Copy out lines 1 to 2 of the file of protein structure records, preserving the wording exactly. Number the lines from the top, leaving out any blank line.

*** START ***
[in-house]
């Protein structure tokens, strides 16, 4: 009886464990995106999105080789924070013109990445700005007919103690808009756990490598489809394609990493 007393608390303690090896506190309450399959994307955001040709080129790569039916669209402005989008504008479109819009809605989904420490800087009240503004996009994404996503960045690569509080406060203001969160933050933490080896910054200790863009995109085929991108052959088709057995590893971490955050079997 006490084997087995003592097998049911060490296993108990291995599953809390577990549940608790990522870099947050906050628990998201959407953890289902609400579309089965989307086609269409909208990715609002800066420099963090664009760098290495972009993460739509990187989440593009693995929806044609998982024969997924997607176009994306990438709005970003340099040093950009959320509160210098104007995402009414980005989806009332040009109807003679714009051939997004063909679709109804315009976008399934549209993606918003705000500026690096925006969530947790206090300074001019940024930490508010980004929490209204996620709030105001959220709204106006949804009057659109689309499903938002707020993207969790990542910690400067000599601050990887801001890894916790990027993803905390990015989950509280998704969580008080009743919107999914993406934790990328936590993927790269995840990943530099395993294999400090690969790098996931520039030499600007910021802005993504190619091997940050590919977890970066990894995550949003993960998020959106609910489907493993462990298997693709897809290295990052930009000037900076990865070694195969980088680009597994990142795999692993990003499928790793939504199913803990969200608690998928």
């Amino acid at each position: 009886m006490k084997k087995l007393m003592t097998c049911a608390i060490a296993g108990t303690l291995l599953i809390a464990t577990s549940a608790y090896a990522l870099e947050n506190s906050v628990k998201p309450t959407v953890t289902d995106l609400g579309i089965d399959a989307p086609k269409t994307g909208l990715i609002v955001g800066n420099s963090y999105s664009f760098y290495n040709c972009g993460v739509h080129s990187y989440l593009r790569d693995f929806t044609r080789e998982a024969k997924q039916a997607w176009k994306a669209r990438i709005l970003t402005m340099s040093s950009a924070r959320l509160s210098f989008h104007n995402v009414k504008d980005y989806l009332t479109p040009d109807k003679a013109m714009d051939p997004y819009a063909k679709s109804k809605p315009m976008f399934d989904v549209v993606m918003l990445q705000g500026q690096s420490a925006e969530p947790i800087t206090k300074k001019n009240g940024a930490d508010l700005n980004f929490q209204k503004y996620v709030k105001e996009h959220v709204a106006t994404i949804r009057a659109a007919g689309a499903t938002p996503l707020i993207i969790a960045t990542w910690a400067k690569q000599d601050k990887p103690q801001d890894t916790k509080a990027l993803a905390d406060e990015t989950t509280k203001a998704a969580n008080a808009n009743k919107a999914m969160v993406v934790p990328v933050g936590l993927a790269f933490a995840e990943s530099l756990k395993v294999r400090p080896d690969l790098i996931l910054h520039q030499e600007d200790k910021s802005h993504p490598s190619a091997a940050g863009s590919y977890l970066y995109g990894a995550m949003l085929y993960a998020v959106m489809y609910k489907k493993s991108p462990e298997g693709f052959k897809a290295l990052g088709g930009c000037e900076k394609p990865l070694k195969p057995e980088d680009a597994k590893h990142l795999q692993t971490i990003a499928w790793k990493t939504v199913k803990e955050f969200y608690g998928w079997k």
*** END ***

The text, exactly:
[in-house]
């Protein structure tokens, strides 16, 4: 009886464990995106999105080789924070013109990445700005007919103690808009756990490598489809394609990493 007393608390303690090896506190309450399959994307955001040709080129790569039916669209402005989008504008479109819009809605989904420490800087009240503004996009994404996503960045690569509080406060203001969160933050933490080896910054200790863009995109085929991108052959088709057995590893971490955050079997 006490084997087995003592097998049911060490296993108990291995599953809390577990549940608790990522870099947050906050628990998201959407953890289902609400579309089965989307086609269409909208990715609002800066420099963090664009760098290495972009993460739509990187989440593009693995929806044609998982024969997924997607176009994306990438709005970003340099040093950009959320509160210098104007995402009414980005989806009332040009109807003679714009051939997004063909679709109804315009976008399934549209993606918003705000500026690096925006969530947790206090300074001019940024930490508010980004929490209204996620709030105001959220709204106006949804009057659109689309499903938002707020993207969790990542910690400067000599601050990887801001890894916790990027993803905390990015989950509280998704969580008080009743919107999914993406934790990328936590993927790269995840990943530099395993294999400090690969790098996931520039030499600007910021802005993504190619091997940050590919977890970066990894995550949003993960998020959106609910489907493993462990298997693709897809290295990052930009000037900076990865070694195969980088680009597994990142795999692993990003499928790793939504199913803990969200608690998928």